While we have developed many different types of products from stand-alone to client/server, web based, and agent-based over the years in a variety of programming languages, we primarily provide advice these days on how to set-up development teams, how, when and where to effectively use standards, and how to set-up efficient development tools and processes. The size and the experience of the development team, and the nature of the product being developed greatly influences the specific advice that we provide.

Product Documentation

There are many different types of manuals, such as user, training, installation, support, test and development. Depending on the product and its intended audience, you may not require any manuals, or you need some or all of them. Each type of manual needs to be carefully written for its intended audience. Each should be reviewed and periodically updated to include the latest information to meet the current needs to its audience. The format of each manual should follow the standards that its intended audience has become accustomed to.

Over the years, we have created all types of manuals for many different products. We can help you layout your manual(s), organize them or even write them if necessary. If you do outsource your manuals, it is critical that the outsourced technical writers and editors work closely with your developers and the intended manual audience.

Product Review/Assessment

How often are you holding program or development reviews? They serve two purposes. First, they enable you to keep track of what is going on. You know whether the program is on schedule and on budget. And, if not, you have an opportunity to make the necessary corrections. Second, they enable you motivate and reward the development team for the progress that they have made to date. A properly motivated team will develop a more reliable product, faster and cheaper than an unmotivated team.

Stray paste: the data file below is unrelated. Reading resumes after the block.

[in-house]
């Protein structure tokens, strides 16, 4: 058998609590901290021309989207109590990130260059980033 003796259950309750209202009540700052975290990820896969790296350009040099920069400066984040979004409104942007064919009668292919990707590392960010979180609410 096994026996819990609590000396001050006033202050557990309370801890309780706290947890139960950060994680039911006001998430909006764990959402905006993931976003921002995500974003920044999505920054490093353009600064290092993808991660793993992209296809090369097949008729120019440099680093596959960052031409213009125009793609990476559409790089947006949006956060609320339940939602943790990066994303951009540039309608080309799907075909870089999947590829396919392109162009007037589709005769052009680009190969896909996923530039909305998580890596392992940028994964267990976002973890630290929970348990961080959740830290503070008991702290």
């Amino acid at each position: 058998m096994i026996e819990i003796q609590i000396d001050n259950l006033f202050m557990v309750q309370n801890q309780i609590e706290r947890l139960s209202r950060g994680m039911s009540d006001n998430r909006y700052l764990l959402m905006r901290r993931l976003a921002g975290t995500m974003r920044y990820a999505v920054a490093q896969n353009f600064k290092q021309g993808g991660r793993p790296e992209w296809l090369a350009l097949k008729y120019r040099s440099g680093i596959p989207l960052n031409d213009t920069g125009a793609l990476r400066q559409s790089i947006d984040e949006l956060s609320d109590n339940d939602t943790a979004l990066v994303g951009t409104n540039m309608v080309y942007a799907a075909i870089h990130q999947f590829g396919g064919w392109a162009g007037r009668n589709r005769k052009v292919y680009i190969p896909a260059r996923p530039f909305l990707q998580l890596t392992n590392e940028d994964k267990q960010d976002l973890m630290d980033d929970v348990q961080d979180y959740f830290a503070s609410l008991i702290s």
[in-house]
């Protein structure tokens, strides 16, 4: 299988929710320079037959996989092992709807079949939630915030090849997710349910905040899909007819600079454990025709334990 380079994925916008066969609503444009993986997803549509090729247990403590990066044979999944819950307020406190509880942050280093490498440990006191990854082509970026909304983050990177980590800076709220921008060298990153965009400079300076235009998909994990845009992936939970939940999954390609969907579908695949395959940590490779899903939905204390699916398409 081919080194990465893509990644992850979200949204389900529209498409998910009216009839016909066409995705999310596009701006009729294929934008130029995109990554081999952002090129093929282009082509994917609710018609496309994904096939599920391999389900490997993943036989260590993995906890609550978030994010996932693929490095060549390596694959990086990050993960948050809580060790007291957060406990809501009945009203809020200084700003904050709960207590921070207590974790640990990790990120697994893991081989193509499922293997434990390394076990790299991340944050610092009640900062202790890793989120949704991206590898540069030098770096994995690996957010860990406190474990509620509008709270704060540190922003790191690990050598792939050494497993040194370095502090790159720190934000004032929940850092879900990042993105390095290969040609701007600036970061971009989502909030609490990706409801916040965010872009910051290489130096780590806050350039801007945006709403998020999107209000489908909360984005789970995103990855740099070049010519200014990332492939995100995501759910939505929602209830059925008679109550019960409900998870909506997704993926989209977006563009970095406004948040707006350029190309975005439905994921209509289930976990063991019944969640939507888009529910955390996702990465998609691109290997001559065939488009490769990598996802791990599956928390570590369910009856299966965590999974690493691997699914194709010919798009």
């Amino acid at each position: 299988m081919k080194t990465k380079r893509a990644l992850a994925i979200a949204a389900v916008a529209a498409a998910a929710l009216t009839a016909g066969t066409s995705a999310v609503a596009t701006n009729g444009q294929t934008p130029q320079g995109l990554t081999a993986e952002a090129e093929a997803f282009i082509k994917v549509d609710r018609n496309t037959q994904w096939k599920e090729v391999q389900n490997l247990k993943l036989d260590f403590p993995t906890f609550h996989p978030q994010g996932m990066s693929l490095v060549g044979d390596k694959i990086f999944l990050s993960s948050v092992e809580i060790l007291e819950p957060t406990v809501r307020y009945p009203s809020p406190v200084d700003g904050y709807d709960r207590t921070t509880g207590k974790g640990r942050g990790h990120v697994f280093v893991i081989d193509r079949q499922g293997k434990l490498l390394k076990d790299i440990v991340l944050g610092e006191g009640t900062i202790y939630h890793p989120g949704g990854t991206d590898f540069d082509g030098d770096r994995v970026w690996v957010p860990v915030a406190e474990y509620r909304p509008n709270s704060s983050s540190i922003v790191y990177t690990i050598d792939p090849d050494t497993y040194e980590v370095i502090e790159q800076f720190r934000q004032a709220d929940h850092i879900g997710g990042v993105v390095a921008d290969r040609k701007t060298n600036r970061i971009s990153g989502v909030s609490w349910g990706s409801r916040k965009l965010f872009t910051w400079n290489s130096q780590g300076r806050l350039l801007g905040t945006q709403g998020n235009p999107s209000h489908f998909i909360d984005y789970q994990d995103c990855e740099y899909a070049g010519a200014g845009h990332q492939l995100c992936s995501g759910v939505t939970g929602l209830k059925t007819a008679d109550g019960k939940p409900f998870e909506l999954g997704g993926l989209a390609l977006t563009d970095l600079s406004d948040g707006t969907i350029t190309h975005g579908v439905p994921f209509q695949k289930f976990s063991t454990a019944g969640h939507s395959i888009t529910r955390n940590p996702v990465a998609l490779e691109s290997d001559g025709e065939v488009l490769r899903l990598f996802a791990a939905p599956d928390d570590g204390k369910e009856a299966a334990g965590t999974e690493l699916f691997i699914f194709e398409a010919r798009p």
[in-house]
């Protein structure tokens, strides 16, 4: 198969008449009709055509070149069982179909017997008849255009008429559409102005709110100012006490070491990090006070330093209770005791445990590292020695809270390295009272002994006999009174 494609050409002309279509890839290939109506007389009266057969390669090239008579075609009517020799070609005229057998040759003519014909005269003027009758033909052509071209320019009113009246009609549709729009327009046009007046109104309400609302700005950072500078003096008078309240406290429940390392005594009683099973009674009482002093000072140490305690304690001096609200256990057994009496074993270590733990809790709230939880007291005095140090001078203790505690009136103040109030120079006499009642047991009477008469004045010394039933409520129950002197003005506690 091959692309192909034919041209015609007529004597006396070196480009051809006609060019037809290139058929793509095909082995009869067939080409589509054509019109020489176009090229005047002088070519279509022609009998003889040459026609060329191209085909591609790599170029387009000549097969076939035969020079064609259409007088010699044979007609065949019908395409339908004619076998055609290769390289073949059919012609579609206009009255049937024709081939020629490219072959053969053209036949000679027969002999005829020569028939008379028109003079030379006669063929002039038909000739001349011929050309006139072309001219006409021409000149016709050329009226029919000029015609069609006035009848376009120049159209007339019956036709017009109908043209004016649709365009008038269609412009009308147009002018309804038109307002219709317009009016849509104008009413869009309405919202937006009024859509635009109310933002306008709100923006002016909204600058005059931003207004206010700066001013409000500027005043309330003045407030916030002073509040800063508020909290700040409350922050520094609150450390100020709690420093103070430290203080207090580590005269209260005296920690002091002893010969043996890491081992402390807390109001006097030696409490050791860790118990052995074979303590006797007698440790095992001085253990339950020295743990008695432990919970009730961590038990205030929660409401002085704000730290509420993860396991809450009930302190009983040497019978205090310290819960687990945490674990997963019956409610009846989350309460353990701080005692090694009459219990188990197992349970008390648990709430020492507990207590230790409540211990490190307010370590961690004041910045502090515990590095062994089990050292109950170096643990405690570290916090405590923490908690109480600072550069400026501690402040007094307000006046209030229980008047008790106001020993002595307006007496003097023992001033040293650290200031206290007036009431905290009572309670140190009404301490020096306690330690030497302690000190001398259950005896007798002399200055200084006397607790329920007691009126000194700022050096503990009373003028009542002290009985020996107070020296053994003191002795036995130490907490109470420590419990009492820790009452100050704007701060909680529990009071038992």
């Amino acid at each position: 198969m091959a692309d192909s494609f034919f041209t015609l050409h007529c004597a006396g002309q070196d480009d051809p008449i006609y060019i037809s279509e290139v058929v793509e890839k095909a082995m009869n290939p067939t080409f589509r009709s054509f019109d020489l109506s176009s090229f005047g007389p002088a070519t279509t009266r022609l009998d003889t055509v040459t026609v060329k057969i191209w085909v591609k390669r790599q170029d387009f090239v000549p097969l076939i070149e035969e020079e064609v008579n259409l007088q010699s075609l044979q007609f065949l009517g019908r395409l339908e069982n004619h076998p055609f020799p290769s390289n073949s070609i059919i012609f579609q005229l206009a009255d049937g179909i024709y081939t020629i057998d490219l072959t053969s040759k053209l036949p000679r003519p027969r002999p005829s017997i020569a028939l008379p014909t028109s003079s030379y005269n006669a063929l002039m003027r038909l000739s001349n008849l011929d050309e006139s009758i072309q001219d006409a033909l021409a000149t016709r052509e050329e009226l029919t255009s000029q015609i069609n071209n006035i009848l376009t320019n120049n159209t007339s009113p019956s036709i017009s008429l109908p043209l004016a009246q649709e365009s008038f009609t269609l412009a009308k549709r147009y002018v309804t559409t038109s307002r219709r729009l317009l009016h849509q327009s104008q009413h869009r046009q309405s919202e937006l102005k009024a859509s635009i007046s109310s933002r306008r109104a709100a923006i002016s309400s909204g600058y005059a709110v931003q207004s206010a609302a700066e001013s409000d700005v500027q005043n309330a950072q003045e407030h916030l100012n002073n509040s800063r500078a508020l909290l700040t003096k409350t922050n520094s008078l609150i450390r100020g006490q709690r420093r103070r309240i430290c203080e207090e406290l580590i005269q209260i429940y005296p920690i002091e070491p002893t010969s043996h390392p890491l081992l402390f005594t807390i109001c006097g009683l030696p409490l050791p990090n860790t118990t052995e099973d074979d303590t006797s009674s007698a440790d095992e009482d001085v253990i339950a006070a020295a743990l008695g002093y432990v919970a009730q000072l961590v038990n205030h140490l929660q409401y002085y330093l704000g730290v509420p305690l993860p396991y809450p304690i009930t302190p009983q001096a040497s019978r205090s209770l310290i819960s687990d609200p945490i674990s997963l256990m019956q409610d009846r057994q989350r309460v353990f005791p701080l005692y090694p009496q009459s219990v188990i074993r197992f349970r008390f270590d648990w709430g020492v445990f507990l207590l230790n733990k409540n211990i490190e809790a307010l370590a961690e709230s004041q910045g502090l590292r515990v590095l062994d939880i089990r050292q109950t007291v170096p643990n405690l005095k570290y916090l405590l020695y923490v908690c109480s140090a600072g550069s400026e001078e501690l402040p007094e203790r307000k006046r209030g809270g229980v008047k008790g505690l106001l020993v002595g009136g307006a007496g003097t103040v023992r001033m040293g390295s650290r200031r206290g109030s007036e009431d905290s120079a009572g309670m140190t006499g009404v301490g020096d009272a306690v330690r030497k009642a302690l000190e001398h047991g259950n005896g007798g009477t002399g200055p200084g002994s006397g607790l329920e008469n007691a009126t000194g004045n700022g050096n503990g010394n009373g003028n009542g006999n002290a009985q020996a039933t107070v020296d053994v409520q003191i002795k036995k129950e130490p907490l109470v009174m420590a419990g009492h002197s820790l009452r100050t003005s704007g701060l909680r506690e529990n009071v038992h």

We have participated in and performed many program reviews over the years. We typically identify a number of small adjustments that improve the development process, increase product reliability and further motivate the developers.

24 x 7 (ASP/Internal) Service

Providing 24 x 7 service and support with a high degree of reliability is not easy to do. The more dependencies you have on different third-parties components and services, the more challenging it is. Consider that the standard internet and telephone connection is not 100% reliable and everything else is less reliable, it becomes a very interesting problem to solve. For low bandwidth centers, the solutions are fairly simple with redundant, automatic fail-over systems, but high, bursty bandwidth centers are a different problem altogether. We have worked on and solved both.

System and Network Monitoring (Nagios and Zabbix)

Over the years we have developed proficiencies in many different areas. System and network monitoring is one of those that we have developed out of necessity. When working with Amblit Technologies, they had a need for monitoring their ASP and web based systems. After exploring all of the available options, we discovered that Nagios, a Unix based open source solution, provided an extremely cost effective solution for them. Nagios could be configured to monitor all of the key hardware and software components throughout their multiple networks, both from within and outside of their firewalls. Today, their system runs automatically, sending notifications to the appropriate parties whenever systems or components need to be serviced and /or repaired. Later, we deployed Zabbix across all of our networks to provide real-time monitoring and performance graphs. Through these tools, we are able to detect and remedy situations before they are a problem.

We can quickly, and inexpensively implement this monitoring system on any size network with all of the basic operating system types (e.g., Microsoft, Unix/Linux, Apple).